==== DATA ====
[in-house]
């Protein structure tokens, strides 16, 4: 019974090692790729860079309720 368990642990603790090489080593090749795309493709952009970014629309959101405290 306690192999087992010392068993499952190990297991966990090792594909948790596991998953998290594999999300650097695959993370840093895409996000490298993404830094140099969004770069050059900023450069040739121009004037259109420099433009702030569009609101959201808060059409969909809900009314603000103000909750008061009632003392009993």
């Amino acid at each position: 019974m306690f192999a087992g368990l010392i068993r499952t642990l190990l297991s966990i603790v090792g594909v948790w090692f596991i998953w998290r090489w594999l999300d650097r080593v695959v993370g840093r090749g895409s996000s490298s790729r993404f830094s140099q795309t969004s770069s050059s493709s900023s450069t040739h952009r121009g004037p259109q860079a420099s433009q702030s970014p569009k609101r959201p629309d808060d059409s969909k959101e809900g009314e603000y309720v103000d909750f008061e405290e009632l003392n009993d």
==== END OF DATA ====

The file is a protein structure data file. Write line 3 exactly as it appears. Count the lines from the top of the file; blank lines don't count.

């Amino acid at each position: 019974m306690f192999a087992g368990l010392i068993r499952t642990l190990l297991s966990i603790v090792g594909v948790w090692f596991i998953w998290r090489w594999l999300d650097r080593v695959v993370g840093r090749g895409s996000s490298s790729r993404f830094s140099q795309t969004s770069s050059s493709s900023s450069t040739h952009r121009g004037p259109q860079a420099s433009q702030s970014p569009k609101r959201p629309d808060d059409s969909k959101e809900g009314e603000y309720v103000d909750f008061e405290e009632l003392n009993d």